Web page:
John Murray announces Lisa McInerney’s latest novel The Rules of Revelation.

John Murray has announced a new novel by Women’s Prize and Desmond Elliott Award winner Lisa McInerney. The Rules of Revelation, again set in Cork and with a ‘riotous cast of characters’, is published in hardback ebook and audio on 13 May.

Described as ‘powerful blast of sex, scandal, obsession, great nationalists, bad mothers, love, feminism, gender, music, class, transgression, reckonings, reunions, recriminations and a debut album that might drive the whole of Ireland mad’, The Rules of Revelation follows Mel, who comes back to Cork from Britain following the resurgence of a family scandal, revolutionary Maureen who wants to rewrite her city’s history, former sex worker Georgie who’s urged to tell her story by a journalist, and Karine, preparing for her ex-boyfriend’s return.

The cover artwork has been designed by screenprinter Kate Gibb, who has also designed the covers for the reissues of The Glorious Heresies and The Blood Miracles, due out in April.

Publisher Jocasta Hamilton said: “Lisa combines prose with an irrepressible energy and a tenderness for the fragile bravado of her characters. While reeling from their pasts and anxious about their futures, they are as deeply charismatic as they are damaged. I finished The Rules of Revelation on the best kind of a reading high – dazzled by language, thoroughly entertained and caring deeply.”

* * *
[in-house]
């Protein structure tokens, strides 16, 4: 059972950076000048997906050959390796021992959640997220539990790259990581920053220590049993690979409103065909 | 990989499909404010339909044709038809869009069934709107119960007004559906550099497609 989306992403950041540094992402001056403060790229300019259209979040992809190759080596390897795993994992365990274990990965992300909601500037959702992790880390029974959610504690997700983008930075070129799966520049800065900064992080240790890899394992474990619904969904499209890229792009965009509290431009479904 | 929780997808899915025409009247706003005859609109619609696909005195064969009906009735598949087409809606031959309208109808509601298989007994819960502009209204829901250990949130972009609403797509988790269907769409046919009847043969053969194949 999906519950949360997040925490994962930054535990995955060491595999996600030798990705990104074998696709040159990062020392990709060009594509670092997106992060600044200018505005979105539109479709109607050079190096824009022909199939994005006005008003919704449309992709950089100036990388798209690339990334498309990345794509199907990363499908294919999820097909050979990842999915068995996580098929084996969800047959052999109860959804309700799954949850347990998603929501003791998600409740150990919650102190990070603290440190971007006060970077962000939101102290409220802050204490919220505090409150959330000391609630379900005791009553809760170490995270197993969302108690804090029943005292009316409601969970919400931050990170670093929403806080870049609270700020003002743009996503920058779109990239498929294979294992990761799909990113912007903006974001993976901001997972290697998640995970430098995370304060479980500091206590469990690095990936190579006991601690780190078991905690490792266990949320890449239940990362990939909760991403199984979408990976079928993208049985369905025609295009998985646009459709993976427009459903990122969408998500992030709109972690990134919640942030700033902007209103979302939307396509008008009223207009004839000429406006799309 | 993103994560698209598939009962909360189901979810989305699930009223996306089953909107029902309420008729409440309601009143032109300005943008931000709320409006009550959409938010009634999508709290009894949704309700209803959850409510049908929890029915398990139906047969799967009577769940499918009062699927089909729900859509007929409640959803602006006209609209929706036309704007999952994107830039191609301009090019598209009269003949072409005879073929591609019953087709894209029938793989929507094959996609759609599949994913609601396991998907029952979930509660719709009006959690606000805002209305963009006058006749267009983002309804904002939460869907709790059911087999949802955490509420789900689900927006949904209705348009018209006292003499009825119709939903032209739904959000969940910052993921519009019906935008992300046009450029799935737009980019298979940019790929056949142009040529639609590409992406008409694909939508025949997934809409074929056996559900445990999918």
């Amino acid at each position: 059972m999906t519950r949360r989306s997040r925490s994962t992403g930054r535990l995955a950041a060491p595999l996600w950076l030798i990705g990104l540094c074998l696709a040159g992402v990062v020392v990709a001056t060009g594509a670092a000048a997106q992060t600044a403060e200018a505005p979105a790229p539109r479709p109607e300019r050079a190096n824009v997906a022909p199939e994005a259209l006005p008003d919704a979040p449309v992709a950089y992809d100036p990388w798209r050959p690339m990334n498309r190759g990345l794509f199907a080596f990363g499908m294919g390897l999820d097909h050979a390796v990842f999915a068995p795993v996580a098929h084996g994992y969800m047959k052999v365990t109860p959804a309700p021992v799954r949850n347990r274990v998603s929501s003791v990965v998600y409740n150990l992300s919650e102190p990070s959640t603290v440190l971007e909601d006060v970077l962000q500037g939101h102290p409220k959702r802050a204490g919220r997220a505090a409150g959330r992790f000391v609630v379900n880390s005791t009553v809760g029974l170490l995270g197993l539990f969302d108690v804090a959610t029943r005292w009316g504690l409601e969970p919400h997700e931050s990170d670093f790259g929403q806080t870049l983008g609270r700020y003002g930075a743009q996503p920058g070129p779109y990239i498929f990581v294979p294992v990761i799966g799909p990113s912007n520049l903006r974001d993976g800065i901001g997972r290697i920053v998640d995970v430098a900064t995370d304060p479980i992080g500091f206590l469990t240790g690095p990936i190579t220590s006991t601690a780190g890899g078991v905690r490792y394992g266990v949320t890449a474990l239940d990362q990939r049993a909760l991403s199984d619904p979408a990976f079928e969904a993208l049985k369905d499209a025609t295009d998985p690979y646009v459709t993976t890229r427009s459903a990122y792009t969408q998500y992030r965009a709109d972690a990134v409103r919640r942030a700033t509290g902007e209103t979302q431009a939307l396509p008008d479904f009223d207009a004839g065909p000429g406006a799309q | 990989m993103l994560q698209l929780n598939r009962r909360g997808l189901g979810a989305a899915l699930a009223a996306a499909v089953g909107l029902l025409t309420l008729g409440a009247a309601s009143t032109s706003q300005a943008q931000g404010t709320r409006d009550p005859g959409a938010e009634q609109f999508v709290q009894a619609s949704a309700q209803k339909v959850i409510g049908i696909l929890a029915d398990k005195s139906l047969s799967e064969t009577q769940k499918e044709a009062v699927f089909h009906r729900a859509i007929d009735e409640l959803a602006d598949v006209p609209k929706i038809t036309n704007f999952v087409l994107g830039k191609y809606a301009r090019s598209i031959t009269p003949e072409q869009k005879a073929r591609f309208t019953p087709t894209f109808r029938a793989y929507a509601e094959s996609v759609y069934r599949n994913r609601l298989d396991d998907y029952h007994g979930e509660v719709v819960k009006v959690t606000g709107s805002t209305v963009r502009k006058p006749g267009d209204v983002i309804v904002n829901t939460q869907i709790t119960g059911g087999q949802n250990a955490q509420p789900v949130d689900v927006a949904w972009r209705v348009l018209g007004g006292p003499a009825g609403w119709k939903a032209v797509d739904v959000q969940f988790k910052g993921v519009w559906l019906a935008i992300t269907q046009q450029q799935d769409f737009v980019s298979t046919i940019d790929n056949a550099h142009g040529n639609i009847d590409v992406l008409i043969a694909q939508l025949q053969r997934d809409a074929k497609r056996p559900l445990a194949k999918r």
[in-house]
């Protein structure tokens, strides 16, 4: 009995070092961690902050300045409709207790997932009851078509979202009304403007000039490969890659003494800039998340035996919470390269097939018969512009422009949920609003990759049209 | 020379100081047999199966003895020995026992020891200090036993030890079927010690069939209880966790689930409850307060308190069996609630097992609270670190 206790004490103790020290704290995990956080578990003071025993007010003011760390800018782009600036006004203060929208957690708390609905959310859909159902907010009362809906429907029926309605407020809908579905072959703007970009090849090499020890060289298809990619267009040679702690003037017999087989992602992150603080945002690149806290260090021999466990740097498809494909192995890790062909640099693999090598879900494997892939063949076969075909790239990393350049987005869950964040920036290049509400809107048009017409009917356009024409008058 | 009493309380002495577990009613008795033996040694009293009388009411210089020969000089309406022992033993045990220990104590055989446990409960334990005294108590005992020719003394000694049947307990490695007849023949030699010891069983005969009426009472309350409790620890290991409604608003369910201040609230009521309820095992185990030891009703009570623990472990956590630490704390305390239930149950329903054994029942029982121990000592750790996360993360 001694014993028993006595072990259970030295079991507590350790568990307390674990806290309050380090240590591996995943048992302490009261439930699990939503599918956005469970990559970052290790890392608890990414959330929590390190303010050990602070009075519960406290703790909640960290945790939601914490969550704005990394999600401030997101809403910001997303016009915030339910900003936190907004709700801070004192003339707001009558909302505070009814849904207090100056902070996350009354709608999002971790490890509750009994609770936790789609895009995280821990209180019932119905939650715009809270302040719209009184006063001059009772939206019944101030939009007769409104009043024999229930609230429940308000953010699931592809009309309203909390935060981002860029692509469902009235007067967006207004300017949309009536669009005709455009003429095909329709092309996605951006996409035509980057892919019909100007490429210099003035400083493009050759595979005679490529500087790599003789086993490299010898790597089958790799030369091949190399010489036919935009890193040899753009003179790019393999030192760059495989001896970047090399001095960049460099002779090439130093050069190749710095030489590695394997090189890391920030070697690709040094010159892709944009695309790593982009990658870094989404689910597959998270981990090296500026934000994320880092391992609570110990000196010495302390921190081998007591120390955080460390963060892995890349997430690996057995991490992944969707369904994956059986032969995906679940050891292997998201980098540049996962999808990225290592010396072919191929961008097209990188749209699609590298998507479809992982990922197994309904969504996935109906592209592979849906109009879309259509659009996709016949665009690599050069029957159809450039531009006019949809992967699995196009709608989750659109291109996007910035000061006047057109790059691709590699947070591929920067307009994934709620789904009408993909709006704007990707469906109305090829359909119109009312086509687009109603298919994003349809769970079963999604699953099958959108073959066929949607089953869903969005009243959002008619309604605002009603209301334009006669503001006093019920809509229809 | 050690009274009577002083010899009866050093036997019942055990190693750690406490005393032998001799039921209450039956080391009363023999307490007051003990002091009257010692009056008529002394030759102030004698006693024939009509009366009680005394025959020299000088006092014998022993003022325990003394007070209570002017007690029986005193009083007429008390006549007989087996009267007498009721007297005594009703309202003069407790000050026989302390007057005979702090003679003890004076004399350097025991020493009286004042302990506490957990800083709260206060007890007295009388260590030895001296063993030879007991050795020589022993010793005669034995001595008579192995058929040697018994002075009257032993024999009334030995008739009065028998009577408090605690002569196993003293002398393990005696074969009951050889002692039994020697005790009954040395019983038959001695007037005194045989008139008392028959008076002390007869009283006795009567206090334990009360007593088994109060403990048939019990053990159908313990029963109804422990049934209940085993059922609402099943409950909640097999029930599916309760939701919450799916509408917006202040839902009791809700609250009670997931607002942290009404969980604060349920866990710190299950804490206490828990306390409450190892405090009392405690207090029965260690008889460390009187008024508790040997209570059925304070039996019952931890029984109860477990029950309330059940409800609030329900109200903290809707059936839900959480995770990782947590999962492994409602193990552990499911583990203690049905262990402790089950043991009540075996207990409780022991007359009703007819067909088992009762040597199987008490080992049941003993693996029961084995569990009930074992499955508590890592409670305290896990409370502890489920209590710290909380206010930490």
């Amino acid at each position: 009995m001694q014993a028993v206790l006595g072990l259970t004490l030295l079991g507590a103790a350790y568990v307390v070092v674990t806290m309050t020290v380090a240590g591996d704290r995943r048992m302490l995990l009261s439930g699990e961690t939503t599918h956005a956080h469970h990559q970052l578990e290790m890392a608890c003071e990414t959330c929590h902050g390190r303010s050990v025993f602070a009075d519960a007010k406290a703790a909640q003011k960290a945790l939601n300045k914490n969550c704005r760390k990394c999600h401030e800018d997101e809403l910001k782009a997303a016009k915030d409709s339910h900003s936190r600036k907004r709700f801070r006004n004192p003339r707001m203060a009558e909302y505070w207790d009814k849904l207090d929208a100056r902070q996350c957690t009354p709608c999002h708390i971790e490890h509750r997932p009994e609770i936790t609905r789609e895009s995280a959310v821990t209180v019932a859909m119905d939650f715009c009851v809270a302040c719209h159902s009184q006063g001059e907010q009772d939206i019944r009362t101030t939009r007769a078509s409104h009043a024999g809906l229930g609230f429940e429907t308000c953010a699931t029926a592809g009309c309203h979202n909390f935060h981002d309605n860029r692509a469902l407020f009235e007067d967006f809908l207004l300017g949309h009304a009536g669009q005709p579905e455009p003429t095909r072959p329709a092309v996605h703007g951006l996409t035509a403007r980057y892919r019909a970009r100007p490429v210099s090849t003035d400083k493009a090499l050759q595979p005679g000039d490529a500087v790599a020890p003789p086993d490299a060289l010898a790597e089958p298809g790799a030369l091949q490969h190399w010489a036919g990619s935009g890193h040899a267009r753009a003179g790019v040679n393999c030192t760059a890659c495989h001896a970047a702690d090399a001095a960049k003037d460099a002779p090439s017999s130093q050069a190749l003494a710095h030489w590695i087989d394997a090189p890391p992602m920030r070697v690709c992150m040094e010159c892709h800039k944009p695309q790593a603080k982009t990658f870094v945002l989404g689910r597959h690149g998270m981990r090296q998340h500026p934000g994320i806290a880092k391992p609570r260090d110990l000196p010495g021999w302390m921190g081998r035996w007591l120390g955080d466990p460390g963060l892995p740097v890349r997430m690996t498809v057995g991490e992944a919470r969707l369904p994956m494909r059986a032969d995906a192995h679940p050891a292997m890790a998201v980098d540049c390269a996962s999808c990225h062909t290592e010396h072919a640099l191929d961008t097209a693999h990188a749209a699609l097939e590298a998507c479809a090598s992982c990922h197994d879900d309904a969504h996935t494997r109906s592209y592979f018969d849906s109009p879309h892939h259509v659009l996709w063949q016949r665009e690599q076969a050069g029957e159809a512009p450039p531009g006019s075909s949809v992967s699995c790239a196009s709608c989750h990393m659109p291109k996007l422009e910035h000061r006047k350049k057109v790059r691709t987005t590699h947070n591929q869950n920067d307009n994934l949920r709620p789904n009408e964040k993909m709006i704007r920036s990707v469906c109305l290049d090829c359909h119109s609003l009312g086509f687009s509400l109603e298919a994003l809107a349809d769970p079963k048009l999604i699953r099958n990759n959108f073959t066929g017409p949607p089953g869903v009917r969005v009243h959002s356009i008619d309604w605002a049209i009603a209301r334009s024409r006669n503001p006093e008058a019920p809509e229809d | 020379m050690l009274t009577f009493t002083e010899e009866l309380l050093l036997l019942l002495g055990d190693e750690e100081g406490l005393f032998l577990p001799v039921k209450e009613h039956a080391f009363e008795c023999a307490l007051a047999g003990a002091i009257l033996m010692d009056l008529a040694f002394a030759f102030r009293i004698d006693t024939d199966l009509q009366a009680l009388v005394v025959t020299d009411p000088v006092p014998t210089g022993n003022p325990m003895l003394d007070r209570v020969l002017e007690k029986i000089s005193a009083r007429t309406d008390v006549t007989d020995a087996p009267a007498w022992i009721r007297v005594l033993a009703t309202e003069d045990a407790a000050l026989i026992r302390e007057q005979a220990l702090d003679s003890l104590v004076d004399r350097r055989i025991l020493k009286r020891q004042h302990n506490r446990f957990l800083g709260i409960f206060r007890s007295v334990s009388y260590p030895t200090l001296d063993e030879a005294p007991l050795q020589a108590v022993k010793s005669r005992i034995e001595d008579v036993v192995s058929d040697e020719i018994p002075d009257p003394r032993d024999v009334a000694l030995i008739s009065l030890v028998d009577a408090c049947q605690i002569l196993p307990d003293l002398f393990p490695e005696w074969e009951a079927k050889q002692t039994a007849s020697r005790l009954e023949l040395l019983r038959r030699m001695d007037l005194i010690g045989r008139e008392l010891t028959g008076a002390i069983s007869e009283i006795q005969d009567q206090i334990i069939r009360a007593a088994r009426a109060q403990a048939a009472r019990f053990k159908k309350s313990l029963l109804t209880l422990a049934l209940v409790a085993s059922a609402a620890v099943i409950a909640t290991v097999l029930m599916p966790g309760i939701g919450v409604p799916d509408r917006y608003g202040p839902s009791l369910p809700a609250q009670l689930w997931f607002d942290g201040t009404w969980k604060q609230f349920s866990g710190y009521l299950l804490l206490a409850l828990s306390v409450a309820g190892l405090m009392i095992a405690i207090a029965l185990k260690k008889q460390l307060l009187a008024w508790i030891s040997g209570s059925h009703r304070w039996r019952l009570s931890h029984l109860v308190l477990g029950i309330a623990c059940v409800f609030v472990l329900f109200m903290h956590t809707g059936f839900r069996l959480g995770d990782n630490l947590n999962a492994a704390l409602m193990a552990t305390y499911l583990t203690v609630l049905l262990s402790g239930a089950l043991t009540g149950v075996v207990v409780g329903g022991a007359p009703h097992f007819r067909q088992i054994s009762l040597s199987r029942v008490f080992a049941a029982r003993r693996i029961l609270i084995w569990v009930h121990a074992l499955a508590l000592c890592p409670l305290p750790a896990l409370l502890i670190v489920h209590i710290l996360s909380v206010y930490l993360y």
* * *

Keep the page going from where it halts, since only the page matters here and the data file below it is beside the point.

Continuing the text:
McInerney said: “I think this is the most personal of my three novels, in that it’s about art, and making art when you don’t come from a background that actively encourages it, finding your voice in a world that you’re not entirely comfortable in. The novel is set in a newly confident Ireland, after those two huge referendums (marriage equality and abortion rights), and it was exciting to be able to pull the lens back a bit and focus on a version of Ireland that actually might allow my characters in, for a change… I wanted to celebrate how Ireland’s changed so fast for the  better, and explore what that might mean for five stubborn and perceptive misfits, but equally I was driven to acknowledge genuine disparity, especially that between contemporary, commercialised feminism and working-class life, and focus on people on the periphery of feminism, either left behind by it, or not quite at peace with it as a movement or philosophy.”

McInerney’s debut novel, The Glorious Heresies, won the Baileys Women’s Prize for Fiction 2016 and the Desmond Elliott Prize, and her second novel, The Blood Miracles, won the Encore Award. The books have sold more than 150,000 copies, and McInerney has been commissioned to write a six-part TV series based on her books by ITV Studios in conjunction with RTE.

Text from Bookbrunch.

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